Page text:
Yeah right, like I would make an entire post about something as dry as my new year’s resolutions! You must’ve realised by now that I rarely blog in that way. It’s more like a timeless classic ’round these parts of the Internet: if you picked a random entry from the archives, chances are you wouldn’t be able to place it. Chances are, it would be a rant that really has nothing to do with the day it was written.
Except for posts like these. There are cultural customs that one is expected to pander (cater?) to. It’s just not done to skip the Christmas greeting card or message of goodwill. It would be like not bringing a celebratory birthday cake to school, or not saying ‘bless you’ when someone sneezes in England. I’m could get away without singing Auld Lang Syne – but not telling you my new year’s resolutions? I’m simply not that cruel.
It’s often said that new year’s resolutions can be as wild or as crazy as you like, but they should be, by some measure, attainable. I think some people will say that it’s good to have a mad, seemingly-unreachable target — something you can’t possibly do in one year — but I think that’s more of a goal. A resolution is an agreement you make with yourself. It’s something about you that will change in the coming year. I guess they are little steps towards a grander goal.
I was thinking earlier (I know, scary)… and my mind turned to the subject of apathy. It’s a state of indifference, ambivalence — not caring one way or the other. Steak or pasta; who cares. We don’t start off like that, you know. From a very young age we know exactly what we want and when we want it. Spaghetti now. Toys now. Walking now. Learning to talk now. In each of these endeavours we nearly always succeed. It’s a mix of parental supervision and guidance, and our own force of will — but we do it because we’re not aware of failure being an option.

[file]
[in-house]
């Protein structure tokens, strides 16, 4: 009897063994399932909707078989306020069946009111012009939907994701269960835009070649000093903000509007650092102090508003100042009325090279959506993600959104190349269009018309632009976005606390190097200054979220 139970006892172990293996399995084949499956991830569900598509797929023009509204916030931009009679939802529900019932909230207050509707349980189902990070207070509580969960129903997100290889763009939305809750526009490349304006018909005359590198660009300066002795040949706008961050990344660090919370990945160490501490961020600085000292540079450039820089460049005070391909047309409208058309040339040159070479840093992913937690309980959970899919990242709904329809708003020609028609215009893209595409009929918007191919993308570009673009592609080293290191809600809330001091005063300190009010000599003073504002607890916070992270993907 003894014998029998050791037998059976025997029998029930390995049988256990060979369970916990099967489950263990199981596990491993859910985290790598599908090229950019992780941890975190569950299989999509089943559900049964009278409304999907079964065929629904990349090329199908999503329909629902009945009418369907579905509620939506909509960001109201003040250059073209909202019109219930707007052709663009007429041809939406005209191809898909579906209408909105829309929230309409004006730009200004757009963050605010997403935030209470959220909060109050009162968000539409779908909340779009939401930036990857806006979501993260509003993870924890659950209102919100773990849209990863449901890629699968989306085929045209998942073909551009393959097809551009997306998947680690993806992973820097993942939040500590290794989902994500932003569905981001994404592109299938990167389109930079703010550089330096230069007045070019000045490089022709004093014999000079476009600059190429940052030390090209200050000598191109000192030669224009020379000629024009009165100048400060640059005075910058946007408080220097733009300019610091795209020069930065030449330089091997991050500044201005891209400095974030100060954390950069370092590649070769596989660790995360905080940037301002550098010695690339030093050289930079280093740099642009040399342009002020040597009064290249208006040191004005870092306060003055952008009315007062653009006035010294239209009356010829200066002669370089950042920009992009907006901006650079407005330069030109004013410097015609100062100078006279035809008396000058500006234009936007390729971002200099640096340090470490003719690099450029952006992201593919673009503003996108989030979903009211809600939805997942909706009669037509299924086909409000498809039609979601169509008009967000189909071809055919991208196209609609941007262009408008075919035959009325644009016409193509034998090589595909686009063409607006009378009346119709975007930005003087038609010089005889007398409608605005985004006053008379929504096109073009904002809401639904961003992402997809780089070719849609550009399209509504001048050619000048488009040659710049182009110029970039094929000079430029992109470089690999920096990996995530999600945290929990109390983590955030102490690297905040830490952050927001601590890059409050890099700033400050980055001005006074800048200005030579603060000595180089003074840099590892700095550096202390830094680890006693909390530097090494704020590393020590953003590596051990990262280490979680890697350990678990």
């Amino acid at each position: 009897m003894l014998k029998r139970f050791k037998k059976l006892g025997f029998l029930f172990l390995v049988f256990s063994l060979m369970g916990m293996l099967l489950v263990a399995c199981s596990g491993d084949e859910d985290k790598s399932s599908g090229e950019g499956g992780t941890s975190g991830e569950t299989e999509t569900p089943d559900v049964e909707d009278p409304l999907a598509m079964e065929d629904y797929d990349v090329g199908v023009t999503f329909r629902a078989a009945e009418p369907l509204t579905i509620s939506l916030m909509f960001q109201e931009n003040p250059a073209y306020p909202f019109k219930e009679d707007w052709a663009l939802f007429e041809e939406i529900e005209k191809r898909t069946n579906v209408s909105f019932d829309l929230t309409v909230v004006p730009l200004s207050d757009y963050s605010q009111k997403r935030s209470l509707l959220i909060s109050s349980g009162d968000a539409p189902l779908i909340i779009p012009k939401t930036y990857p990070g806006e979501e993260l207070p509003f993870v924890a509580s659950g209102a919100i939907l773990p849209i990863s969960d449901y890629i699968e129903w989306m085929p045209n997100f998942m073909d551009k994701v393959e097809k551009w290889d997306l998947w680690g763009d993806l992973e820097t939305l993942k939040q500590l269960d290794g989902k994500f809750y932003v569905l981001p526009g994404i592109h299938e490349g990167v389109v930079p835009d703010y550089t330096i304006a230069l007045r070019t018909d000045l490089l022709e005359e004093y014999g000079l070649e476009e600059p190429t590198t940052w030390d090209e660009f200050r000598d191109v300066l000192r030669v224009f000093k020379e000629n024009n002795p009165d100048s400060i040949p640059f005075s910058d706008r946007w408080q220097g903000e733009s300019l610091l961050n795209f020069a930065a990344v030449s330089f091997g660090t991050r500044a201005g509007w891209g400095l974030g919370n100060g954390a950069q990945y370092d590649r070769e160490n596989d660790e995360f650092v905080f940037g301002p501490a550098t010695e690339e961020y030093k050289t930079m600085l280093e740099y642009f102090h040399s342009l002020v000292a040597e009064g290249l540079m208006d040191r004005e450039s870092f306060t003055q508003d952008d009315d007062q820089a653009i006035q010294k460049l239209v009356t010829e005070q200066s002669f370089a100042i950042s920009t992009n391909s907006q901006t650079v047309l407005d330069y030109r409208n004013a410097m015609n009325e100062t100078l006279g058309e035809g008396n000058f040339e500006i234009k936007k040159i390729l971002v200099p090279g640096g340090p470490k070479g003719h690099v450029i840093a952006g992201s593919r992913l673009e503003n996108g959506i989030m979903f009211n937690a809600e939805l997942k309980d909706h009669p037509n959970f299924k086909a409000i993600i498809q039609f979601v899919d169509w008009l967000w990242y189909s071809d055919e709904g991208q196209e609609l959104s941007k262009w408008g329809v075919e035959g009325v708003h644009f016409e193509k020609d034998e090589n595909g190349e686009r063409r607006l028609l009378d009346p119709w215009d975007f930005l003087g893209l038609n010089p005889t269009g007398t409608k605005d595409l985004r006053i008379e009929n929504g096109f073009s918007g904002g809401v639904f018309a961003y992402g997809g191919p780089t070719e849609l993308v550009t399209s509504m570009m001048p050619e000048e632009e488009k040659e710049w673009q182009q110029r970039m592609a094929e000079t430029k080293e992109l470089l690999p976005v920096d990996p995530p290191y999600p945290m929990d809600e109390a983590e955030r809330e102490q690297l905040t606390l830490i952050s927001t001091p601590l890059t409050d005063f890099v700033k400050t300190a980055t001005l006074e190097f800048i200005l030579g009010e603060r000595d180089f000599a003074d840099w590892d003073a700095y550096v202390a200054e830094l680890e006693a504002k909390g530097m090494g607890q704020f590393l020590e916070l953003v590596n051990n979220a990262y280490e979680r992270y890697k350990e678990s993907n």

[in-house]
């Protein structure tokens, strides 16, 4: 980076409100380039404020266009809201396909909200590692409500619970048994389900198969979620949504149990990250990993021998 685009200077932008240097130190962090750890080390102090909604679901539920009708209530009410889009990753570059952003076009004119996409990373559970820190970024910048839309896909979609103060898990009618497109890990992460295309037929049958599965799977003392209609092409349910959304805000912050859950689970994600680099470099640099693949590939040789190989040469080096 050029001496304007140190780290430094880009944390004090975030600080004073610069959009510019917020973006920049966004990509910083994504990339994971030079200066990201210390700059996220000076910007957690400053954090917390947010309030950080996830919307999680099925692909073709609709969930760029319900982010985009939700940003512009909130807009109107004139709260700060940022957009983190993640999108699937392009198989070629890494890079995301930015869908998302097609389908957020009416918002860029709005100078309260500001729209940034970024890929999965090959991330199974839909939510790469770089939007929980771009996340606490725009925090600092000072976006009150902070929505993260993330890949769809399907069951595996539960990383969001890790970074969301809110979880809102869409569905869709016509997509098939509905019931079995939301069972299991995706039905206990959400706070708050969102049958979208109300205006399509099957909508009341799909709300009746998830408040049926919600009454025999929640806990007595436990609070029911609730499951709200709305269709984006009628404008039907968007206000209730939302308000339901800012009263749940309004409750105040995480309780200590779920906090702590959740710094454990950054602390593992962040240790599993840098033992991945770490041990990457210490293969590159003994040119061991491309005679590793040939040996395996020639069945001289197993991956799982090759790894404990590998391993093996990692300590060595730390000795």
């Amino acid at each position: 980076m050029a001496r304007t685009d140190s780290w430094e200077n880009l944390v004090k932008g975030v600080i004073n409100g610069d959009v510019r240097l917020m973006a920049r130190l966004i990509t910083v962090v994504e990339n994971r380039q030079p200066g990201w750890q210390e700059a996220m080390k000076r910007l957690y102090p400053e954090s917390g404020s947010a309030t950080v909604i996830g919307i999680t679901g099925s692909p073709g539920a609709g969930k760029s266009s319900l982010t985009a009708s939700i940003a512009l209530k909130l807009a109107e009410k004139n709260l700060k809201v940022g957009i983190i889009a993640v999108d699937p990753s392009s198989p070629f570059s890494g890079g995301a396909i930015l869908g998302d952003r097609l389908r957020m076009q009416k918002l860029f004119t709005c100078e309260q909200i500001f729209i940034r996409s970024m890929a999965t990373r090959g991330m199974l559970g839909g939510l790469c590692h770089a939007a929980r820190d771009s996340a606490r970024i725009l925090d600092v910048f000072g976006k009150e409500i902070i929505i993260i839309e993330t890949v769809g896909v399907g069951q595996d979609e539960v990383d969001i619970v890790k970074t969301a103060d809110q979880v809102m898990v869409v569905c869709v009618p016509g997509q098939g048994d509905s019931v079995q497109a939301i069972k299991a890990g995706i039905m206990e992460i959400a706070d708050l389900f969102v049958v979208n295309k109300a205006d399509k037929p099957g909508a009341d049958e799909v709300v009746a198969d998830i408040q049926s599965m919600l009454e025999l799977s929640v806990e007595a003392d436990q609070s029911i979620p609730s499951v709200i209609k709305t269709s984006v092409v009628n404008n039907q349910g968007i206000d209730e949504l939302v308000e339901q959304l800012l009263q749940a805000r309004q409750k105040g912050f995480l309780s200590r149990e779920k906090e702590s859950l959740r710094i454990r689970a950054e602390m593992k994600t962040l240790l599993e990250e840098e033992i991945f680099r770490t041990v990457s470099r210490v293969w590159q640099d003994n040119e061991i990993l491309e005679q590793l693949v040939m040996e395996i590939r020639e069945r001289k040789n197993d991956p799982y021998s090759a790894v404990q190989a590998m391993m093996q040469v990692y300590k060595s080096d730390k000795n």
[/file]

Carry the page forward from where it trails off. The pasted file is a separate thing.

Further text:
But then we fail. We fall, we tumble, we hurt ourselves — we fail spectacularly, pick ourselves back up and carry on. But it takes its toll, those failures. Eventually we become apathetic towards a single cause — food, finding love, whatever — and then other causes, and eventually we wither away into nothingness.
All because of a few pesky failures that snowball. We make a mountain out of millions of mole hills and then we die. Mors ultima linea rerum est.
That’s basically life laid out in its entirety. There’s some other stuff in there too, but mostly it’s just a path, route, litany or culmination of failures.
What if we don’t fail?
What if we never hurt ourselves or suffer hunger or have our heart broken… would life then be really, really grand? I think so.
That’s the whole point of new year’s resolutions: ‘This is a list of things I will not fail at for an entire year.’ I suppose, if you’re good at it, those things could stick for ever, leaving you with a new list of resolutions each year. Slowly but surely you could become a better, happier person.
The key of course is making resolutions that are actually possible.
Back to the original thought: how many people are living a life they don’t want or are unhappy with? How many people wanted to be a fireman but aren’t or can’t? How about those that simply want to be in love, in a happy relationship, but haven’t succeeded? I can’t begin to imagine how empty that feeling of failure (or loss?) must be.
Make a resolution that you can keep, that pushes you towards something you’ve always wanted to be or do. Then take another step. And another!
In that frame of mind, here are my resolutions for 2010:
- Hang photos in a gallery, or exhibition of my work
- Write a kick-ass short story
- Find a pliable, wholesome woman to have my wicked way with
- Visit a new continent and experience new civilizations… to boldly go…!